Eli Lilly and Company and T1D Exchange have entered into a research collaboration to discover new ways to improve care and advance outcomes for patients with type 1 diabetes (T1D).
The collaboration will include multiple projects over an initial five-year period. It will allow the two firms to gain deeper, real-world insight about the experience of these patients.
Under the deal, both firms will engage in a range of projects that combine Lilly’s expertise in type 1 diabetes with T1D Exchange’s new patient-centric model that connects a clinic registry of more than 26,000 people with T1D and Glu, a patient and caregiver online community for T1D.
Lilly Diabetes medical fellow Dara Schuster said: "Having access to the resources of T1D Exchange to bolster our understanding of the needs of people with type 1 diabetes, their caregivers and health care providers will help us continue our mission of addressing the global diabetes burden through the development of innovative medicines and programmes."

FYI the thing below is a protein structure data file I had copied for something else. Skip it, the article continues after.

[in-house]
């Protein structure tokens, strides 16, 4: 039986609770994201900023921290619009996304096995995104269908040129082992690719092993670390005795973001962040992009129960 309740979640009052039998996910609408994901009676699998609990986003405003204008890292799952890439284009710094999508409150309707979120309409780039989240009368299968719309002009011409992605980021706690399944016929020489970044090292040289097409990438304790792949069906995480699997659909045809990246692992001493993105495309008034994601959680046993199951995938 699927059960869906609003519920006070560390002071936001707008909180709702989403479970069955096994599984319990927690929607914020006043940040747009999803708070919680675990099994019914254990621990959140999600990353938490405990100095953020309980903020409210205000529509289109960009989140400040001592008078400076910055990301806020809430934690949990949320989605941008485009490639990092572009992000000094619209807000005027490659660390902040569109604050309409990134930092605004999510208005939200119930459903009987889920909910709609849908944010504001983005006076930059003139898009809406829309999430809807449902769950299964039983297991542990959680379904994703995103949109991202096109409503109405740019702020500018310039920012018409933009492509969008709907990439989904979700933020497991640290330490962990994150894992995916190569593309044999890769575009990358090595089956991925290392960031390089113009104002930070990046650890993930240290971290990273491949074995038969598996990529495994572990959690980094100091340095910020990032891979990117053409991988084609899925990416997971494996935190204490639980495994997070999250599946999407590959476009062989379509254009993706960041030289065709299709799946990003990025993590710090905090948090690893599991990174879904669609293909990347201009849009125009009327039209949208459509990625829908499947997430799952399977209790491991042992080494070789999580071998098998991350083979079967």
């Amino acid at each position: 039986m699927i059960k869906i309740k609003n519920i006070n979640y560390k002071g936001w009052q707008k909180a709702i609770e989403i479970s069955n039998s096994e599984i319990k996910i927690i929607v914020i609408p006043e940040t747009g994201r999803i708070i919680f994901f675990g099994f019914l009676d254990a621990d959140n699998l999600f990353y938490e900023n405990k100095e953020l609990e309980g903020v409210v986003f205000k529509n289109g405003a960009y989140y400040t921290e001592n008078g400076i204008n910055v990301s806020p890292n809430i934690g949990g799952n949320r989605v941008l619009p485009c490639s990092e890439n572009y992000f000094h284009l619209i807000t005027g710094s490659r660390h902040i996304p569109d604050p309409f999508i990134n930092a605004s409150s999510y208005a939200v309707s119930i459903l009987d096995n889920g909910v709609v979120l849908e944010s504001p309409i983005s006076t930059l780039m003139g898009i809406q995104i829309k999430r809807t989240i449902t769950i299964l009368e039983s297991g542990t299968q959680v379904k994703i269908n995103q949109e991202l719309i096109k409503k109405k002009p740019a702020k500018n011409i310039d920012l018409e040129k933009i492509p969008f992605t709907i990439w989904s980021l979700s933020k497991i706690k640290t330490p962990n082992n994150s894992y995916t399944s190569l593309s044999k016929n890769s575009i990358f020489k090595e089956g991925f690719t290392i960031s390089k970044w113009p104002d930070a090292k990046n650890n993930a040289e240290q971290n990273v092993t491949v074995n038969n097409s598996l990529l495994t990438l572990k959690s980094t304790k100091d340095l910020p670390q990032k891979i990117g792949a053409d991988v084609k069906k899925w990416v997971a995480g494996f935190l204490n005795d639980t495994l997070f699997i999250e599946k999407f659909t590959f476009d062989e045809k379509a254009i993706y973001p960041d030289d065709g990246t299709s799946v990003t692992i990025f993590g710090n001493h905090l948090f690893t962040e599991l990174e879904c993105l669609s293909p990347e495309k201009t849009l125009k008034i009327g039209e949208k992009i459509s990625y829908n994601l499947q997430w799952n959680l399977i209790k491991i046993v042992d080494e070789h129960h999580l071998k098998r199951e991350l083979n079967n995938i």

The companies’ first project of the collaboration will evaluate how children and adults with T1D manage the disease over time with insulin pumps and multiple daily injections.
Primarily, T1D Exchange data will be analysed to inform development of a survey of health care providers from the clinic network and members of the Glu community.
After the survey, a trial of clinic registry participants is planned, to further analyse how insulin pumps are used and how multiple daily injections occur in real-world practice.
Following completion of the analysis, data and recommendations from the research will be shared publicly to benefit both T1D and researcher communities.
T1D Exchange Clinic Coordinating Center director Roy Beck said the T1D Exchange Clinic Registry was established to provide real-world data on a large number of children and adults with type 1 diabetes to serve as a resource for both academic and company researchers.
"This collaboration with Lilly is a great example of how the registry data can be used to address key issues that are important to individuals with type 1 diabetes," Beck said.
Image: Research projects will use real-world evidence to support people living with type 1 diabetes. Photo: courtesy of Freedigitalphotos.net.